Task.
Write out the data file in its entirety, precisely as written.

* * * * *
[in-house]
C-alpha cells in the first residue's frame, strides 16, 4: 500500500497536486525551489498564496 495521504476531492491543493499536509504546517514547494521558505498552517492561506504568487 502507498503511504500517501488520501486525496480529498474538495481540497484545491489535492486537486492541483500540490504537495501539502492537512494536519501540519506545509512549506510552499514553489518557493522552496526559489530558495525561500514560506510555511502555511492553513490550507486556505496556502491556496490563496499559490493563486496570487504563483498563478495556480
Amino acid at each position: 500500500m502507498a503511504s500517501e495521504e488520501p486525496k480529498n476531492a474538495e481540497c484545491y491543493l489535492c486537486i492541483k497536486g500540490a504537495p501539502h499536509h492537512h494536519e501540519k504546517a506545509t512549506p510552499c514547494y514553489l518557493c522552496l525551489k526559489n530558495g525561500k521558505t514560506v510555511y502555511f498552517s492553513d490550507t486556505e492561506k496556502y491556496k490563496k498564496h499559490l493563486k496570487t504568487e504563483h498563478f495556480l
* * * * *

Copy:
[in-house]
C-alpha cells in the first residue's frame, strides 16, 4: 500500500497536486525551489498564496 495521504476531492491543493499536509504546517514547494521558505498552517492561506504568487 502507498503511504500517501488520501486525496480529498474538495481540497484545491489535492486537486492541483500540490504537495501539502492537512494536519501540519506545509512549506510552499514553489518557493522552496526559489530558495525561500514560506510555511502555511492553513490550507486556505496556502491556496490563496499559490493563486496570487504563483498563478495556480
Amino acid at each position: 500500500m502507498a503511504s500517501e495521504e488520501p486525496k480529498n476531492a474538495e481540497c484545491y491543493l489535492c486537486i492541483k497536486g500540490a504537495p501539502h499536509h492537512h494536519e501540519k504546517a506545509t512549506p510552499c514547494y514553489l518557493c522552496l525551489k526559489n530558495g525561500k521558505t514560506v510555511y502555511f498552517s492553513d490550507t486556505e492561506k496556502y491556496k490563496k498564496h499559490l493563486k496570487t504568487e504563483h498563478f495556480l